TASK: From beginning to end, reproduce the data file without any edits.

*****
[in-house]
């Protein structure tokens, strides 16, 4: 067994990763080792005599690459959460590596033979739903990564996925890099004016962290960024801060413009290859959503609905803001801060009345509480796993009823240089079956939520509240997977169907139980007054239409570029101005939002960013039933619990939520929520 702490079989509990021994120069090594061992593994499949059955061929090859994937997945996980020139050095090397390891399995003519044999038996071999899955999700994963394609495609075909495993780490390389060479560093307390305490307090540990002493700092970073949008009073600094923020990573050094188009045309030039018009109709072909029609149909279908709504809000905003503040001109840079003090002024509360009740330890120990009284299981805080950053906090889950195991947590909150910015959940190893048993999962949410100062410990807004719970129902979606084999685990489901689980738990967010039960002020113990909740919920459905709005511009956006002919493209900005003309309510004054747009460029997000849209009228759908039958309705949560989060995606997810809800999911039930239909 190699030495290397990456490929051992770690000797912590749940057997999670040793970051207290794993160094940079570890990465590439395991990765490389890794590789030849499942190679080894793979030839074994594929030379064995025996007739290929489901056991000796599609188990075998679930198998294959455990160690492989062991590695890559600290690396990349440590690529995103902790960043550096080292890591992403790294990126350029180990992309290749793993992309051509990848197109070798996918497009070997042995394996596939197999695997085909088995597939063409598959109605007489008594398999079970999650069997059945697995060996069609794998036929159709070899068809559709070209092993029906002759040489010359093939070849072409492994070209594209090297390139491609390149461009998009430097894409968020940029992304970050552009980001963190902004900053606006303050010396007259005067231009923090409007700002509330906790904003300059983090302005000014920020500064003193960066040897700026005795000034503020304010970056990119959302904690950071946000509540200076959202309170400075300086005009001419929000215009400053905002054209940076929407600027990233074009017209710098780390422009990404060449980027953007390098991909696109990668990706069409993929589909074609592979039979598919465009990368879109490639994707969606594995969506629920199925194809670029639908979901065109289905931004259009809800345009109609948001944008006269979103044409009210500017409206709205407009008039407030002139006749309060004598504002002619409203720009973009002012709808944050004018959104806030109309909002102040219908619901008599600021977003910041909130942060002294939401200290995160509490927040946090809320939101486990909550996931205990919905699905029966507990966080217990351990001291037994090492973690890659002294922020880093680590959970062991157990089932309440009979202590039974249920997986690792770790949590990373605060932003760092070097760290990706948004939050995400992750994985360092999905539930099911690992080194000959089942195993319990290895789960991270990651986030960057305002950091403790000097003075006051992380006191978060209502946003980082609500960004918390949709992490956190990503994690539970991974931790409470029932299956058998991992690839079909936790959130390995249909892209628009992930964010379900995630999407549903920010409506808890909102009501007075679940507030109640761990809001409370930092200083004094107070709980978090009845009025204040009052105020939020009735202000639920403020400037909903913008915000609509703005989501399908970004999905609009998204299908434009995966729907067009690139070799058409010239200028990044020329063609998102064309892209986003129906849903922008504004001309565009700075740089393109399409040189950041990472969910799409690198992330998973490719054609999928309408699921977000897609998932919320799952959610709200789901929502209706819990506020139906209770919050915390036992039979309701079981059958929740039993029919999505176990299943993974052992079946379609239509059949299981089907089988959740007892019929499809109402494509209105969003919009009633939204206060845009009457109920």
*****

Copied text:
[in-house]
């Protein structure tokens, strides 16, 4: 067994990763080792005599690459959460590596033979739903990564996925890099004016962290960024801060413009290859959503609905803001801060009345509480796993009823240089079956939520509240997977169907139980007054239409570029101005939002960013039933619990939520929520 702490079989509990021994120069090594061992593994499949059955061929090859994937997945996980020139050095090397390891399995003519044999038996071999899955999700994963394609495609075909495993780490390389060479560093307390305490307090540990002493700092970073949008009073600094923020990573050094188009045309030039018009109709072909029609149909279908709504809000905003503040001109840079003090002024509360009740330890120990009284299981805080950053906090889950195991947590909150910015959940190893048993999962949410100062410990807004719970129902979606084999685990489901689980738990967010039960002020113990909740919920459905709005511009956006002919493209900005003309309510004054747009460029997000849209009228759908039958309705949560989060995606997810809800999911039930239909 190699030495290397990456490929051992770690000797912590749940057997999670040793970051207290794993160094940079570890990465590439395991990765490389890794590789030849499942190679080894793979030839074994594929030379064995025996007739290929489901056991000796599609188990075998679930198998294959455990160690492989062991590695890559600290690396990349440590690529995103902790960043550096080292890591992403790294990126350029180990992309290749793993992309051509990848197109070798996918497009070997042995394996596939197999695997085909088995597939063409598959109605007489008594398999079970999650069997059945697995060996069609794998036929159709070899068809559709070209092993029906002759040489010359093939070849072409492994070209594209090297390139491609390149461009998009430097894409968020940029992304970050552009980001963190902004900053606006303050010396007259005067231009923090409007700002509330906790904003300059983090302005000014920020500064003193960066040897700026005795000034503020304010970056990119959302904690950071946000509540200076959202309170400075300086005009001419929000215009400053905002054209940076929407600027990233074009017209710098780390422009990404060449980027953007390098991909696109990668990706069409993929589909074609592979039979598919465009990368879109490639994707969606594995969506629920199925194809670029639908979901065109289905931004259009809800345009109609948001944008006269979103044409009210500017409206709205407009008039407030002139006749309060004598504002002619409203720009973009002012709808944050004018959104806030109309909002102040219908619901008599600021977003910041909130942060002294939401200290995160509490927040946090809320939101486990909550996931205990919905699905029966507990966080217990351990001291037994090492973690890659002294922020880093680590959970062991157990089932309440009979202590039974249920997986690792770790949590990373605060932003760092070097760290990706948004939050995400992750994985360092999905539930099911690992080194000959089942195993319990290895789960991270990651986030960057305002950091403790000097003075006051992380006191978060209502946003980082609500960004918390949709992490956190990503994690539970991974931790409470029932299956058998991992690839079909936790959130390995249909892209628009992930964010379900995630999407549903920010409506808890909102009501007075679940507030109640761990809001409370930092200083004094107070709980978090009845009025204040009052105020939020009735202000639920403020400037909903913008915000609509703005989501399908970004999905609009998204299908434009995966729907067009690139070799058409010239200028990044020329063609998102064309892209986003129906849903922008504004001309565009700075740089393109399409040189950041990472969910799409690198992330998973490719054609999928309408699921977000897609998932919320799952959610709200789901929502209706819990506020139906209770919050915390036992039979309701079981059958929740039993029919999505176990299943993974052992079946379609239509059949299981089907089988959740007892019929499809109402494509209105969003919009009633939204206060845009009457109920």